• Error handling is not easy and it’s necessary to prepare a strategy for it. Examples of those strategies are fail fast, ignore the  message, or send to dead letter queue.
  • Retry logic doesn’t come out of the box.
  • Schema policy is necessary. Despite being loosely coupled, producers and consumers are still coupled by schema contract. Without this policy in place, it’s really difficult to maintain the working system and handle updates. Data streaming platforms compared to traditional databases require additional tools to query the data in the stream, and it won’t be so efficient as querying a database.

Having covered the advantages and disadvantages of streaming technology, it’s important to consider when implementing a streaming platform is a valid decision and when other solutions might be a better choice.

In what cases data streaming platforms can be used:

  • Whenever there is a need to process data in real-time, i.e., feeding data to Machine Learning and AI systems.
  • When it’s necessary to perform log analysis, check sensor and data metrics.
  • For fraud detection and telemetry.
  • To do low latency messaging or event sourcing.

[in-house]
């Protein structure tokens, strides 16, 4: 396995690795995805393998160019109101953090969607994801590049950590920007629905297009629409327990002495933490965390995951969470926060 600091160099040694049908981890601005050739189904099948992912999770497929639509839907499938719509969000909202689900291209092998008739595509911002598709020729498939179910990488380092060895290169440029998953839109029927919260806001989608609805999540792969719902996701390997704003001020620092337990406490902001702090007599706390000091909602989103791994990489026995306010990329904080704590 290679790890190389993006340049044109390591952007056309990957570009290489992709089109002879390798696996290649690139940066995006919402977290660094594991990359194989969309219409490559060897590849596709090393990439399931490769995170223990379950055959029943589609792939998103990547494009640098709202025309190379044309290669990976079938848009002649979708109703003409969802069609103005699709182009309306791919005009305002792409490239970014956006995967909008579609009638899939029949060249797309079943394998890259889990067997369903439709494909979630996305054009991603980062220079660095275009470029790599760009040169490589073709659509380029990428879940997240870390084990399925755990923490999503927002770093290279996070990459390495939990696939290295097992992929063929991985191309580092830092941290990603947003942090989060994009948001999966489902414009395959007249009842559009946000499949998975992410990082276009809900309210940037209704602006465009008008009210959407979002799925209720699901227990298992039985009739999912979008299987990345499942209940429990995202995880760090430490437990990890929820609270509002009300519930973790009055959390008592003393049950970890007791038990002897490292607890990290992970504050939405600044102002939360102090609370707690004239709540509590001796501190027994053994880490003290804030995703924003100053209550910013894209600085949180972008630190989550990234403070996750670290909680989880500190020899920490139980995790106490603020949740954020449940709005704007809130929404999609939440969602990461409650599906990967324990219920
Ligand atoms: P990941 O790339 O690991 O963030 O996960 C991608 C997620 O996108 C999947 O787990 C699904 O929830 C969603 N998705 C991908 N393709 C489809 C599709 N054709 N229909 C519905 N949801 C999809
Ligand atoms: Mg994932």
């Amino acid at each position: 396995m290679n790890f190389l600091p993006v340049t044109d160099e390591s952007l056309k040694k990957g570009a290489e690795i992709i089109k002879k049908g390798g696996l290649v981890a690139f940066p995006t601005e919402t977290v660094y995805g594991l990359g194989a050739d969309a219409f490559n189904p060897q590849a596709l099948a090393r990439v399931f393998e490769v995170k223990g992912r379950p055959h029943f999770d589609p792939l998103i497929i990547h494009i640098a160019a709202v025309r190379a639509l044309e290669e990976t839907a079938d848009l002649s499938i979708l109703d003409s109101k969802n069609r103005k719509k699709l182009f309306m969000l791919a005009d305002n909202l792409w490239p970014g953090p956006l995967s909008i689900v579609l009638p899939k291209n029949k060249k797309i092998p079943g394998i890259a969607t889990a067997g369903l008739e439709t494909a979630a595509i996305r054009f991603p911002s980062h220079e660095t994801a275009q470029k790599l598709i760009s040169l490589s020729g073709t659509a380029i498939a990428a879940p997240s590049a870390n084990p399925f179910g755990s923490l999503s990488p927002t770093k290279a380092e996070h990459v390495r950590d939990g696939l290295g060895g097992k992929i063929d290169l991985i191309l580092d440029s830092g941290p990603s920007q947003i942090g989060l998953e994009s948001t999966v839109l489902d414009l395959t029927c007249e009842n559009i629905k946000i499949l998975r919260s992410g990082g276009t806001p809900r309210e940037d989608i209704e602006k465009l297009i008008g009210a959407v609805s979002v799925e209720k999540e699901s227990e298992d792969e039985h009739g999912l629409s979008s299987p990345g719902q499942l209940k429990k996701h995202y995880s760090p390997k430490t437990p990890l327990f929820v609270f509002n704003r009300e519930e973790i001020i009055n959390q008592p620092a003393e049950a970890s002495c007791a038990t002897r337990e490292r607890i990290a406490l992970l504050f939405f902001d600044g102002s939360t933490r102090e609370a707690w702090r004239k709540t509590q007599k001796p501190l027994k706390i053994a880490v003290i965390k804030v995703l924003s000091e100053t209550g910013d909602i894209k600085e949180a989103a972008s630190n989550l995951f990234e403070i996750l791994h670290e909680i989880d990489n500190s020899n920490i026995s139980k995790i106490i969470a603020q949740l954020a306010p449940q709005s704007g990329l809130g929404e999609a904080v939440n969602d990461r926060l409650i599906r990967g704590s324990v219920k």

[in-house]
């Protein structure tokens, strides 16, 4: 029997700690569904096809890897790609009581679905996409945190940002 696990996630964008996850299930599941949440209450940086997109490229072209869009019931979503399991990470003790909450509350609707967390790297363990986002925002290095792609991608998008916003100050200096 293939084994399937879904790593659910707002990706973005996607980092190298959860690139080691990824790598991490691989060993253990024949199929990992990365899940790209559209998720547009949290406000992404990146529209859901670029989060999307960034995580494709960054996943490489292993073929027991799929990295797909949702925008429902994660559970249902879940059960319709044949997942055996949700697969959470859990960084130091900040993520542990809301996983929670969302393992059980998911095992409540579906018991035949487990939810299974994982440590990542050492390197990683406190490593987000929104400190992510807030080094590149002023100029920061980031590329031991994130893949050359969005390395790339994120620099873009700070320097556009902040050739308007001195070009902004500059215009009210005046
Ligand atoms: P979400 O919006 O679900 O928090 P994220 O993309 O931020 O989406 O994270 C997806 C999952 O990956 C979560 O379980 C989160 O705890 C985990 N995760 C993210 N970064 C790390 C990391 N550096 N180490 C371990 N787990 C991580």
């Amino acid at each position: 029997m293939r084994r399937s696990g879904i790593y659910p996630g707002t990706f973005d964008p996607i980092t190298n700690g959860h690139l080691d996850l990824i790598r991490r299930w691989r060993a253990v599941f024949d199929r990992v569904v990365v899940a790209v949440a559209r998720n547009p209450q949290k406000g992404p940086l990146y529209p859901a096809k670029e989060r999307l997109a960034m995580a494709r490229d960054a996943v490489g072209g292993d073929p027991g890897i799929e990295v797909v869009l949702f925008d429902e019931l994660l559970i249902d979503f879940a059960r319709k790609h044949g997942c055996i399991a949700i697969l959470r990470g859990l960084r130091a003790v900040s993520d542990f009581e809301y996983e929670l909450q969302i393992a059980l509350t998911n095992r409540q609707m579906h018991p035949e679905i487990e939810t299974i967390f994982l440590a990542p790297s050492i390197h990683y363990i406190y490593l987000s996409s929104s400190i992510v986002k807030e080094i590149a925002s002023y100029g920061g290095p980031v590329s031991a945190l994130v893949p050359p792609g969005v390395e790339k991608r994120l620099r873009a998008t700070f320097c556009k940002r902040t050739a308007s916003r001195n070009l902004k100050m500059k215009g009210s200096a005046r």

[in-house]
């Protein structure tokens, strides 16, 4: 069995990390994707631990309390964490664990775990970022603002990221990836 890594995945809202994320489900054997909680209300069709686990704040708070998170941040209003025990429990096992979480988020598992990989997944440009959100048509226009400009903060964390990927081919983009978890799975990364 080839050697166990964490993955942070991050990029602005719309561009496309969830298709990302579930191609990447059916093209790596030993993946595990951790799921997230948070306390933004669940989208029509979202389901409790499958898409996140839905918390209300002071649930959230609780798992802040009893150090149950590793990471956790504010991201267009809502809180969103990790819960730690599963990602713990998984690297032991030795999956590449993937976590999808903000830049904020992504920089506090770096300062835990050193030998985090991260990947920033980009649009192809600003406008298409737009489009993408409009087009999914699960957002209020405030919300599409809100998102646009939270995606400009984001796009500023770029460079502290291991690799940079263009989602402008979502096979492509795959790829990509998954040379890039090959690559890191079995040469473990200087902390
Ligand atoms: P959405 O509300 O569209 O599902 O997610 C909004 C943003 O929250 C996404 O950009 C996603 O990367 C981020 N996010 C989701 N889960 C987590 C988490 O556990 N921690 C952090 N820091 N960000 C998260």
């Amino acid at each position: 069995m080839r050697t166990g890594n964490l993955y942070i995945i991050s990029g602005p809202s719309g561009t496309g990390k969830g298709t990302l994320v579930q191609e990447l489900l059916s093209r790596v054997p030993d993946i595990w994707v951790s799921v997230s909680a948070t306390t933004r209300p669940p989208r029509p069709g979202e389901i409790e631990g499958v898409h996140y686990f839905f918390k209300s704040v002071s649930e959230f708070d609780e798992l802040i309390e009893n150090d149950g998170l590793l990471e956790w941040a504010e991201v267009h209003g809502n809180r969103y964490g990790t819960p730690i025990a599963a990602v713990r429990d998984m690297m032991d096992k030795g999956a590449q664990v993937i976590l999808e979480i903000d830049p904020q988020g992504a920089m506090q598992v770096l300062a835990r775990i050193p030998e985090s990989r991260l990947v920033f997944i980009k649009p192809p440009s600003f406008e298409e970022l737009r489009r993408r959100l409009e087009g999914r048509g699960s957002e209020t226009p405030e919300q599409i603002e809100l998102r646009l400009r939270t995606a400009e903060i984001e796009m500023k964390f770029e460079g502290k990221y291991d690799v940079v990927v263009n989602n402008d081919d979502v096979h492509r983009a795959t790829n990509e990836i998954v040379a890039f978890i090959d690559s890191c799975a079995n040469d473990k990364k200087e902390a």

When data streaming platforms are not the ideal solution:

  • The volume of events or messages is low, i.e., several thousand a day.
  • When there is a need for random access to query the data for specific records.
  • When it’s mostly historical data that is used for reporting and visualization.
  • For using large payloads like big pictures, videos, or documents, or in general binary large objects.

Example architecture deployed on AWS

On the left-hand side, there are integrations points with vehicles. The way how they are integrated may vary depending on OEM or make and model. However, despite the protocol they use in the end, they will deliver data to our platform. The stream can receive the data in various formats, in this case, depending on the car manufacturer. The data is processed and then sent to the normalized events. From where it can be sent using a firehose to AWS S3 storage for future needs, i.e., historical data analysis or feeding Machine Learning models. After normalization, it is also sent to the telemetry stack, where the vehicle location and information about acceleration, braking, and cornering speed is extracted and then made available to clients through an API.

Tool comparison

There are many tools available that support data streaming. This comparison is divided into three categories- ease of use, stream processing, and ordering & schema registry and will focus on Apache Kafka as the most popular tool currently in use and RocketMQ and Apache Pulsar as more niche but capable alternatives.

It is important to note that these tools are open-source, so having a qualified and experienced team is necessary to perform implementation and maintenance.

Ease of use

  • It is worth noticing that commonly used tools have the biggest communities of experts. That leads to constant development, and it becomes easier for businesses to find talent with the right skills and experience. Kafka has the largest community as Rocket and Pulsar are less popular.